McDonald’s faces 2nd suit involving childA lawyer representing the family whose 2-year-old daughter had diarrhea after eating a McDonald’s hamburger patty filed a complaint to the prosecution on Wednesday against the Korean regional branch of the multinational fast food chain.
This is the second complaint against McDonald’s Korea by lawyer Hwang Hye-yeon, who also represents a family whose 5-year-old daughter caught hemolytic uremic syndrome (HUS), widely known as “hamburger disease,” a type of bacteria infection that can leave the renal system severely damaged, after eating a Happy Meal set on Sept. 25 at a McDonald’s branch in Pyeongtaek, Gyeonggi. The 5-year-old, surnamed No, must undergo nine hours of peritoneal dialysis every day.
According to the press release by Hwang on the second complaint, the child had a Mc Morning set and ate a hamburger patty that came with it at around 9:02 a.m. on May 17 at a Jamsil branch in southern Seoul and went to her kindergarten. About three hours later, the child began to have diarrhea, which continued the following day. On May 19, the child began having bloody excrement and was admitted to the emergency room of a local hospital. The child’s condition improved and she was discharged later in the day.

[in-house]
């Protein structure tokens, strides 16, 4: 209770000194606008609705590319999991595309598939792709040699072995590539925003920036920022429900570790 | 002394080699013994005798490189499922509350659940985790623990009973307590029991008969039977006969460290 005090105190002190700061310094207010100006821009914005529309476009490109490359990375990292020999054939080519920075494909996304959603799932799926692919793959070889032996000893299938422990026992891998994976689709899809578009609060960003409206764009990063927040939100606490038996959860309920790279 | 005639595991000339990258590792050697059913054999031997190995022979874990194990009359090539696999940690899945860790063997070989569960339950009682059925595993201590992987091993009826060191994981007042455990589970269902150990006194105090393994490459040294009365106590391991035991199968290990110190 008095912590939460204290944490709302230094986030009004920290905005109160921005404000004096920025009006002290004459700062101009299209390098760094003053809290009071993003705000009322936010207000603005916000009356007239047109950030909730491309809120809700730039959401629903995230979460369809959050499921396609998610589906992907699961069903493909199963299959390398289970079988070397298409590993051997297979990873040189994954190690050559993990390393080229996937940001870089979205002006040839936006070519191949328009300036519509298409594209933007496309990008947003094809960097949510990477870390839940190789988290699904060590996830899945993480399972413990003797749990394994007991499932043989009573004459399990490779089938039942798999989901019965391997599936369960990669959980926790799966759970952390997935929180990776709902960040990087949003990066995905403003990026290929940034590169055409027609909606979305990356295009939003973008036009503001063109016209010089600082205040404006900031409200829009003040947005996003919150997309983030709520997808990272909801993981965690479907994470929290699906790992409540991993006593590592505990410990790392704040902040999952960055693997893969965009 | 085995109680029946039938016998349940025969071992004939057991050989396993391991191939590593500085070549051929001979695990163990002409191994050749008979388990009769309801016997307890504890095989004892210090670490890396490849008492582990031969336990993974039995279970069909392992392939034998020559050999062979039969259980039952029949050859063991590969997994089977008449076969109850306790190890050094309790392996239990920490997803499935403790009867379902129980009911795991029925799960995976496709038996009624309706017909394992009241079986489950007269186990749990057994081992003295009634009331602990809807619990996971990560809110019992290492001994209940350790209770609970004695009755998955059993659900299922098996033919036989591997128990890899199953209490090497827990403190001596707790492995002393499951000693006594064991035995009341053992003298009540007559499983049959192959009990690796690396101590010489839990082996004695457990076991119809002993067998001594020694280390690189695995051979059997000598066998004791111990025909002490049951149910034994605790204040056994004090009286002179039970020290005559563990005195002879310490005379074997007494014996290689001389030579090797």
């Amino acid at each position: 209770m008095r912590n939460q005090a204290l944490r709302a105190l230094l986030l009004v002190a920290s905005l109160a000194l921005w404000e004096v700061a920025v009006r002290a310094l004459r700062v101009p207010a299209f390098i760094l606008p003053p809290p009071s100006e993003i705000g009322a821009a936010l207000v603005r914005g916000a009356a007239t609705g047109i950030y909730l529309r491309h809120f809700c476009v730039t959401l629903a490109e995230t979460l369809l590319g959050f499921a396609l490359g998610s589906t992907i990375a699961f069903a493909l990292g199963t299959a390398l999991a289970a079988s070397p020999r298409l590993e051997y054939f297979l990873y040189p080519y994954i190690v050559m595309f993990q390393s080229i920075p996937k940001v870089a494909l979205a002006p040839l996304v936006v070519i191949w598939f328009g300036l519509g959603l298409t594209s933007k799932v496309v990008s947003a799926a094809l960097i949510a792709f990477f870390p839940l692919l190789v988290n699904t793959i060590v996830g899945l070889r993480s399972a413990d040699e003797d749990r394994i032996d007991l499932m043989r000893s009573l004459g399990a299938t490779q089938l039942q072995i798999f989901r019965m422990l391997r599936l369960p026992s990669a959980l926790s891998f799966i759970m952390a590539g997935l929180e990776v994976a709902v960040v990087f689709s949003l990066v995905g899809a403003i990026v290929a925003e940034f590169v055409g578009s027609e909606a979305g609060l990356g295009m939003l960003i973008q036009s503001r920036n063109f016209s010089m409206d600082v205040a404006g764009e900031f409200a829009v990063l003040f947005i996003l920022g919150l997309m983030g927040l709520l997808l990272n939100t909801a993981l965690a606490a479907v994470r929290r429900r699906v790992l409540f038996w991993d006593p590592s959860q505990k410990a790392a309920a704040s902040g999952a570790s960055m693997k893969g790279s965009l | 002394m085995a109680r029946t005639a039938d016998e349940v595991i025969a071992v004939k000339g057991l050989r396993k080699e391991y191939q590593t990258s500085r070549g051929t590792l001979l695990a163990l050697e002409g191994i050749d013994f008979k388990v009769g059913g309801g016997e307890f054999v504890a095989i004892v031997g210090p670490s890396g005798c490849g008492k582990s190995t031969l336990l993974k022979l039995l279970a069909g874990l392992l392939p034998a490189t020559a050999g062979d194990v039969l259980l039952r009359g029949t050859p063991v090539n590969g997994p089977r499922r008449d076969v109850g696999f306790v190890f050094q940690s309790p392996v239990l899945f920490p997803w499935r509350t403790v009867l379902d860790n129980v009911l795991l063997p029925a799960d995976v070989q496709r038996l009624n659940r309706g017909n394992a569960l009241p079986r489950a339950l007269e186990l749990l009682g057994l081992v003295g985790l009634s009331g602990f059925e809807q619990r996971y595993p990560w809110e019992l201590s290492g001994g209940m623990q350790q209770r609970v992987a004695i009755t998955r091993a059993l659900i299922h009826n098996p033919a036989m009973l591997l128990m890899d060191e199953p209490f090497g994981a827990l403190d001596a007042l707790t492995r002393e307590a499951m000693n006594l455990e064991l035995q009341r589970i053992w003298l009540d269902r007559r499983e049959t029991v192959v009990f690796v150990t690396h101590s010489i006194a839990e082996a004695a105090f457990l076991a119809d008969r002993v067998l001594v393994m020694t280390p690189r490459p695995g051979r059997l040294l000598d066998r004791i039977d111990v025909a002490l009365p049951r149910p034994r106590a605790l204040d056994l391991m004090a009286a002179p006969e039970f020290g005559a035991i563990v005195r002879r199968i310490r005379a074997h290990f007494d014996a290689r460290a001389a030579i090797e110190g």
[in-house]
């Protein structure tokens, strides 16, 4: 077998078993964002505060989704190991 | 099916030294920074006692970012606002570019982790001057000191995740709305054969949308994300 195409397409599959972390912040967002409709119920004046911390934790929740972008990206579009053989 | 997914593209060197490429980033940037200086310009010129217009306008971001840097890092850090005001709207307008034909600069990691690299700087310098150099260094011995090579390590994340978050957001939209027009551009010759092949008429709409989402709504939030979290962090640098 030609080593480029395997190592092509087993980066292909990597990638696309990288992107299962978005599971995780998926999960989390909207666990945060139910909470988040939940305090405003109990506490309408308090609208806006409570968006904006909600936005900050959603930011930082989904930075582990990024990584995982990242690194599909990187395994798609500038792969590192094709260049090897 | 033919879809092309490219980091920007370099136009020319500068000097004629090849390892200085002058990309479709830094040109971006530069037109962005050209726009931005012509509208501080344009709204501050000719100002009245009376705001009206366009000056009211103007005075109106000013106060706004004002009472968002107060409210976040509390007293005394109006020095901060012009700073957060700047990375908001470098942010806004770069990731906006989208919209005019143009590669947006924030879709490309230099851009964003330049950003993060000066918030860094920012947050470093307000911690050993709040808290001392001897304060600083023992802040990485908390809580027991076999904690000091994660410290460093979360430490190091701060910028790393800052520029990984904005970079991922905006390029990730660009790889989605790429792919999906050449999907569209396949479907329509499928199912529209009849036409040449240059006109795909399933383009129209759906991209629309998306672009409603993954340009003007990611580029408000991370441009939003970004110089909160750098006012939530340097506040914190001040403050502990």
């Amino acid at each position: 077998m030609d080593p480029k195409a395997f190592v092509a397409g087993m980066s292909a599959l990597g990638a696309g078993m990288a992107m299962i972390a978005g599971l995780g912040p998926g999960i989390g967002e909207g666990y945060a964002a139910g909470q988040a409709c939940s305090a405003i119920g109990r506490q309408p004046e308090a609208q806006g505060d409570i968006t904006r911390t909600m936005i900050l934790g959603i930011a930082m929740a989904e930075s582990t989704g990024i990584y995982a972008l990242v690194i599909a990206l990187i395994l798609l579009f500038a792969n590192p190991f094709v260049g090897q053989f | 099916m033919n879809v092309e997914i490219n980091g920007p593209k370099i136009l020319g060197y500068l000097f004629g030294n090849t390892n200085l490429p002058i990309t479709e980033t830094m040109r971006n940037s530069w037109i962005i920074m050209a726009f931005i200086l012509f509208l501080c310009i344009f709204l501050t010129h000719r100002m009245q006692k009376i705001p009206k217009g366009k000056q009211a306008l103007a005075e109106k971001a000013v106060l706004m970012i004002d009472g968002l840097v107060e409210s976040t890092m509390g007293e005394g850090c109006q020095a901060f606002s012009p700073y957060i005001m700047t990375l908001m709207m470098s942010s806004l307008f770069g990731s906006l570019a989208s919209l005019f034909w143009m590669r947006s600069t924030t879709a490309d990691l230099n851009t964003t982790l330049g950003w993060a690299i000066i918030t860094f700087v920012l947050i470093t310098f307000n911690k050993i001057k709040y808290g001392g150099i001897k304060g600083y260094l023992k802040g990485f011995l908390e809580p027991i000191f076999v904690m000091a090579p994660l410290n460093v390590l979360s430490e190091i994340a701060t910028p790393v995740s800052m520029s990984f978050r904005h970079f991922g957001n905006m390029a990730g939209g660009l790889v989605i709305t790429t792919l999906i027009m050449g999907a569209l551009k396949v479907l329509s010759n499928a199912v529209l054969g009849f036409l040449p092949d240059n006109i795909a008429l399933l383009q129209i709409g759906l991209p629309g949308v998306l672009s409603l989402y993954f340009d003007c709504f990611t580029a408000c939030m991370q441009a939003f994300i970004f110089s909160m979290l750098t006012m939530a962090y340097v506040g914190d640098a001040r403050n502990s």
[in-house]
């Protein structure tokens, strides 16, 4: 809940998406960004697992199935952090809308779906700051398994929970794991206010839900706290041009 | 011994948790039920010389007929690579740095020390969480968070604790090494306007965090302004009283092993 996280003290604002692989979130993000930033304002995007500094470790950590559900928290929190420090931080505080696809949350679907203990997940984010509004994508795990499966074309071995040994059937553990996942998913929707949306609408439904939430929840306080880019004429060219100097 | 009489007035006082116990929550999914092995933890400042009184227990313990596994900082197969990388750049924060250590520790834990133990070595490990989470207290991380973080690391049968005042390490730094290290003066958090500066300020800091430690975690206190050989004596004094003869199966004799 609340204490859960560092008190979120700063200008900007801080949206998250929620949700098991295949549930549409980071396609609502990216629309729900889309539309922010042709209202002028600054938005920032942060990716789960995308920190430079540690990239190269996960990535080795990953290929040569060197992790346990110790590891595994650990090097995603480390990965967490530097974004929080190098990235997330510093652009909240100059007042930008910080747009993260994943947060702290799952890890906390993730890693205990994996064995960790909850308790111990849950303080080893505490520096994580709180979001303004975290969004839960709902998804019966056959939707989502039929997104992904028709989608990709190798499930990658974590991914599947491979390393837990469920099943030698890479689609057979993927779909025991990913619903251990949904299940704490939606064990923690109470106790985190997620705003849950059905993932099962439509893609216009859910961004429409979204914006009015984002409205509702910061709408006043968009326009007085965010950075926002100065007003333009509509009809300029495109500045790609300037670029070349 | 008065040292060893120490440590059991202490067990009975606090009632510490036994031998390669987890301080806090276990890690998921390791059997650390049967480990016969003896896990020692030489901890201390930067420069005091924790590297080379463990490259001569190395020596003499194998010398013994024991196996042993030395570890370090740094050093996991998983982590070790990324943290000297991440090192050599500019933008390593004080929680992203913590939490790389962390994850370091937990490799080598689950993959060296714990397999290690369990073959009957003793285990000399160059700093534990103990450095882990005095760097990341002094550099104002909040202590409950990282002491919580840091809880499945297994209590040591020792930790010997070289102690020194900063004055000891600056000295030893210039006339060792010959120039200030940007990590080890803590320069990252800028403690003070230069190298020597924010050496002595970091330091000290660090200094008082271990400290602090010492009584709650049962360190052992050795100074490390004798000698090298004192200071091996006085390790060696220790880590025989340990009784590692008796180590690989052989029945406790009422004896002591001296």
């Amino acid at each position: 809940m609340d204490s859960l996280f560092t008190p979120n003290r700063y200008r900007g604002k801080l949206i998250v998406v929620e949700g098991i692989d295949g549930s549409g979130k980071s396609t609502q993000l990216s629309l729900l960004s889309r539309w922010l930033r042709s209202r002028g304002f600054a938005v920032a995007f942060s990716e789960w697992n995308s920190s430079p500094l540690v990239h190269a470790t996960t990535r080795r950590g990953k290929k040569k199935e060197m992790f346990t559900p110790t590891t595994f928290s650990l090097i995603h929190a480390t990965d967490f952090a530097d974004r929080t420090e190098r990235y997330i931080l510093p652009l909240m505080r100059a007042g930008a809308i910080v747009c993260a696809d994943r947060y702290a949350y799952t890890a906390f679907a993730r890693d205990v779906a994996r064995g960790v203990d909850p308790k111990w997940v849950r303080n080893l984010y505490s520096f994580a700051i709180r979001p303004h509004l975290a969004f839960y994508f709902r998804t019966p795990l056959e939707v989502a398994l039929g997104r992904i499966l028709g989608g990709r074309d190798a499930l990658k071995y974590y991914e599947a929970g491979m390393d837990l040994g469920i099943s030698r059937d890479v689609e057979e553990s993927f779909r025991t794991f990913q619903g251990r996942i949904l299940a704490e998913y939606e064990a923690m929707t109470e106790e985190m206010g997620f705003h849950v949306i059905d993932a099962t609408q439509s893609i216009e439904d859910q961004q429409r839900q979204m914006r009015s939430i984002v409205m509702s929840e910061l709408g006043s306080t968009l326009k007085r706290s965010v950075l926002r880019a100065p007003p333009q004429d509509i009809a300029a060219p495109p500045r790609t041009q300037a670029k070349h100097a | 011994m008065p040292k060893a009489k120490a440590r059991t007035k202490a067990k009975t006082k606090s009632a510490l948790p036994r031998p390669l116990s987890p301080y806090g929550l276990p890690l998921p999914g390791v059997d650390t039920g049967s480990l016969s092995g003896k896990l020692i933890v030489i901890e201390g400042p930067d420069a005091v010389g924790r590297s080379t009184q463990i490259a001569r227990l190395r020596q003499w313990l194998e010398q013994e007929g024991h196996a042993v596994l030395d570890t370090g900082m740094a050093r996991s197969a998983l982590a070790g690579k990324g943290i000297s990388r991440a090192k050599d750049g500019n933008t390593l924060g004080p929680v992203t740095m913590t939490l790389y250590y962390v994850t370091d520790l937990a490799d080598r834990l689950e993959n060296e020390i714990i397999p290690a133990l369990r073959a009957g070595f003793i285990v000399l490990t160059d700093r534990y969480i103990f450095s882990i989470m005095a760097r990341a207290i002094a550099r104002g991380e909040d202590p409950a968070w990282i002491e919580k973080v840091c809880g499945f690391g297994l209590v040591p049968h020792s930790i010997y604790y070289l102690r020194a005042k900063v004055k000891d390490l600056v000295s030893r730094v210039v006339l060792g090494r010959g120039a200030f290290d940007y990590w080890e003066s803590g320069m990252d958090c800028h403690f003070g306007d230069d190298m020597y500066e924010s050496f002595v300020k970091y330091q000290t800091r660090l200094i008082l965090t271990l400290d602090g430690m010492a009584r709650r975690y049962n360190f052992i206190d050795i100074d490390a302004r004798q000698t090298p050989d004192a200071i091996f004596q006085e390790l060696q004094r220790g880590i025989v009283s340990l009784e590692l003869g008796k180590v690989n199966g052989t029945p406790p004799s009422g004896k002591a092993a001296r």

The lawyer said while the child was fortunate enough to recover, the early symptoms were similar with those of No, whose conditions worsened in the days after eating the hamburger on Sept. 25, to the point that her heart stopped beating on Oct. 1 and she had to be revived by medics.
“While the symptoms didn’t lead to HUS, the early symptoms displayed were almost identical to those of the victim described in the complaint submitted on July 5,” the lawyer said. “Not only did the child suffer greatly, the mother also was appalled and in pain watching her daughter suffer with bloody stool. The prosecutors should get to the bottom of the case.”
In the wake of the July 5 complaint and with growing media attention on the safety of McDonald’s products, the 77-year-old fast food company said in a press release that no patties sold on Sept. 25 at its Pyeongtaek branch were undercooked, citing its food safety check list approved by the store manager that day. Choi Eun-joo, the mother of the child, claims the patty her daughter ate that day was undercooked and demanded CCTV footage from inside the kitchen and the store. McDonald’s said it runs no CCTV cameras inside its kitchens in order to protect its employees’ rights.
While McDonald’s insists it is innocent, saying no complaint was reported except for Choi’s, an official of a PR company commissioned by McDonald’s Korea told the Korea JoongAng Daily it had instances of undercooked patties and that it has manuals instructing its employees on how to distinguish undercooked patties from cooked patties by color.
BY KANG JIN-KYU [firstname.lastname@example.org]